Fire Commissioner wants most common smoke alarm banned

The NSW Fire Commissioner has said Australia's most common smoke alarm should be banned.

 

Other experts have claimed the flawed alarms have failed to save thousands of lives.

In the last year more than 4000 NSW homes have caught alight.

In Paramatta in the early hours of Monday morning, another is gutted by flames. Photo: 7 News

Now experts are ringing alarm bells about our first line of defence - the smoke alarm.

"The ionisation alarm should immediately be banned," said Adrian Butler from the World Fire Safety Foundation.

There are two types of alarm: photoelectric and ionisation.

Experts say there are two types of alarm: photoelectric and ionisation. Photo: 7 News

Put simply, photoelectric sees the smoke and ionisation smells it.

But it might not smell the smoke until it is too late.

"Ionisation alarms are prone to false alarms through cooking so people often disable them and take the battery out and photoelectric alarms generally react quicker in a household scenario," NSW Fire Brigades Commissioner Greg Mullins said.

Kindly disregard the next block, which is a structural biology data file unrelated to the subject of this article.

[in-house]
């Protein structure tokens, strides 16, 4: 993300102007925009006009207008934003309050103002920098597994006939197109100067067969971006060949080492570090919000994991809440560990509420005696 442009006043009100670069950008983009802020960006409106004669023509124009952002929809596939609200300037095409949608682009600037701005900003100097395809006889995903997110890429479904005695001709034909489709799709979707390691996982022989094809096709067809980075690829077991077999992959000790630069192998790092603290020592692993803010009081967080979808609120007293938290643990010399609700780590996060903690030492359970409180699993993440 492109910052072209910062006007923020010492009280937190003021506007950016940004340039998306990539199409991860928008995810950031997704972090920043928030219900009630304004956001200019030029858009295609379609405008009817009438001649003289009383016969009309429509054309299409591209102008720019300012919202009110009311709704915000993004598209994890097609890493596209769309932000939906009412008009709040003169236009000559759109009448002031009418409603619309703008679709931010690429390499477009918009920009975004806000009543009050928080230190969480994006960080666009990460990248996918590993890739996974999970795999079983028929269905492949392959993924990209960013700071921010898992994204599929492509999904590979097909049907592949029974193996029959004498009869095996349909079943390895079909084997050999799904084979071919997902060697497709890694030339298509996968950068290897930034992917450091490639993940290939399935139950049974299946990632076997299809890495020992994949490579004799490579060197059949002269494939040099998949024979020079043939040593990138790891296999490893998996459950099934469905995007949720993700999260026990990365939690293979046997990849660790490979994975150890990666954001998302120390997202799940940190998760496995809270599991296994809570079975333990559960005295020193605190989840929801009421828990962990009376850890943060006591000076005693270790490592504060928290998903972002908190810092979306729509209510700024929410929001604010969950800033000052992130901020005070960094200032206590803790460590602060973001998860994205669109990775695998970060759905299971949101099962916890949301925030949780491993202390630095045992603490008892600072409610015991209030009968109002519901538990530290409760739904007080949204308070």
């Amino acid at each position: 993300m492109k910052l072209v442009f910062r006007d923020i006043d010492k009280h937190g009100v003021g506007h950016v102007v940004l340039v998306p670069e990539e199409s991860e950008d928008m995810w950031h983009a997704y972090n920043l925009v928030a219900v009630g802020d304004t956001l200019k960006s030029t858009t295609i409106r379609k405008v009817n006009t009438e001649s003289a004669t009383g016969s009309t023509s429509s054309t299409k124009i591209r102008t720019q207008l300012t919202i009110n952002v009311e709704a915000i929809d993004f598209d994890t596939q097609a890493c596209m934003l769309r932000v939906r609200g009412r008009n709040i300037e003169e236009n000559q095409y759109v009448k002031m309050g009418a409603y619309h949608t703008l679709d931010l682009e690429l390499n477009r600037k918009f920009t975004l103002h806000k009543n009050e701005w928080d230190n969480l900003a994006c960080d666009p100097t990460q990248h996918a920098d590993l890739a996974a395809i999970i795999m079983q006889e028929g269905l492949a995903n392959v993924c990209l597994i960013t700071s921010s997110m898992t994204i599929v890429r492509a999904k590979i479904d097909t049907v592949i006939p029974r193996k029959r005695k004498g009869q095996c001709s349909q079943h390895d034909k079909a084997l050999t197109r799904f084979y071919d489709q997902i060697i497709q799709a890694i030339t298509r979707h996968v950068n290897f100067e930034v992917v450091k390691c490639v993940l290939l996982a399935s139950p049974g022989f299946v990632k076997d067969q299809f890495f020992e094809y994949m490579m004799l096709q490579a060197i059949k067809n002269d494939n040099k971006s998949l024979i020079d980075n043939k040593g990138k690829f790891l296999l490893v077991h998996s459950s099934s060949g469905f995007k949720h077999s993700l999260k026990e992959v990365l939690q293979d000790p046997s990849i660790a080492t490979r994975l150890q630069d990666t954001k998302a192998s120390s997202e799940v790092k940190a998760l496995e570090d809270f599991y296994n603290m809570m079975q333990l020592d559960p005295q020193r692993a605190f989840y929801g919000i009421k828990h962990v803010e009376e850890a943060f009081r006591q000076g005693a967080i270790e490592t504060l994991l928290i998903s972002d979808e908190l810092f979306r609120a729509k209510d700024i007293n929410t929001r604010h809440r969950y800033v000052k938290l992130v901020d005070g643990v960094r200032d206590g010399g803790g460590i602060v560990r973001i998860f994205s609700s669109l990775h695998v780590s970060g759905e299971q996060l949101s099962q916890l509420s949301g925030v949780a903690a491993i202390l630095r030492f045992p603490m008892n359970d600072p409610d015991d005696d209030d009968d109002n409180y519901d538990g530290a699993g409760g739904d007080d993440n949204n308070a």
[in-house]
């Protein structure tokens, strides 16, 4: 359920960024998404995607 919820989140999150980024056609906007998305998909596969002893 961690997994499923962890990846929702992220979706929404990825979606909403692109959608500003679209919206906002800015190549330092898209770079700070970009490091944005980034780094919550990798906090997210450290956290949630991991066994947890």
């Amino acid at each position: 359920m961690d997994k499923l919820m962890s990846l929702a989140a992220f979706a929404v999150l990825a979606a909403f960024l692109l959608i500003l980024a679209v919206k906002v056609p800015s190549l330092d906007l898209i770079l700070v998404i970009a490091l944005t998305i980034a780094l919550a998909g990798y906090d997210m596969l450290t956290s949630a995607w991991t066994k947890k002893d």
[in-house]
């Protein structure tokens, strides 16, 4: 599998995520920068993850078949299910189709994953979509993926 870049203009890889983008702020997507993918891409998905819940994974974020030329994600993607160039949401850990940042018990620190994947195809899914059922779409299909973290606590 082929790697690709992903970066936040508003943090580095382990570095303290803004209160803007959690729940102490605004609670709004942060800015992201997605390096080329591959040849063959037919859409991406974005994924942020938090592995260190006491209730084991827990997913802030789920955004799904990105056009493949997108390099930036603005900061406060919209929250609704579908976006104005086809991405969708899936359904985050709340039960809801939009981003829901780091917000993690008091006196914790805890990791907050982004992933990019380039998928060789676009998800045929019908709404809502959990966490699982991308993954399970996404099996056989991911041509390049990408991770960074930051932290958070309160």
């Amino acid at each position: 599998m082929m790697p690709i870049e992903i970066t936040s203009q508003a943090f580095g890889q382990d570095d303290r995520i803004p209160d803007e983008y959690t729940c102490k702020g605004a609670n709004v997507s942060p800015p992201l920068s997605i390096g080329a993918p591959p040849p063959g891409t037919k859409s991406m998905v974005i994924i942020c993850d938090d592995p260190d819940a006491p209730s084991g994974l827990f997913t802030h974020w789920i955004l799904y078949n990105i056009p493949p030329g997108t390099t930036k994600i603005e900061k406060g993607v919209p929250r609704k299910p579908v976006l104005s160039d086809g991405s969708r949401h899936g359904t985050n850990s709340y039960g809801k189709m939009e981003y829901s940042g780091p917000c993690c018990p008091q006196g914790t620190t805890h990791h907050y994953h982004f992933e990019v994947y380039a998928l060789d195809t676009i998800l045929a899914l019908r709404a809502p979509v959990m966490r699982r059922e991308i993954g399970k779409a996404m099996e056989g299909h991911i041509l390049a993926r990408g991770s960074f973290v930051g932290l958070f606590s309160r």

Under parliamentary privilege, the Fire Commissioner went further, telling an inquiry: “My personal view is ionisation alarms should be banned."

"They do not operate as quickly as photoelectric alarms. Our own research re-enforces that," said Mr Mullins.

They look the same and cost about the same, but ionisation alarms can not detect smouldering fires and they are the ones experts want banned.

Most Australian homes - up to 90 per cent - have ionisation alarms.

In many fires, it is unlikely to start sounding until the smoke virtually chokes its sensors, which experts have said is a fatal flaw.

"Thousands of people have died over decades," said Mr Butler.

If you want to find out which alarm you have, all you need to do is take it off the roof and have a look at the back.

This radioactive symbol on the left indicates that the device is an ionisation alarm. Photo: 7 News

“If there's a radioactive symbol - it's an ionisation alarm. Take it away and replace it with a photoelectric," said fire commissioner, Mr Mullins.

The difference could be crucial.

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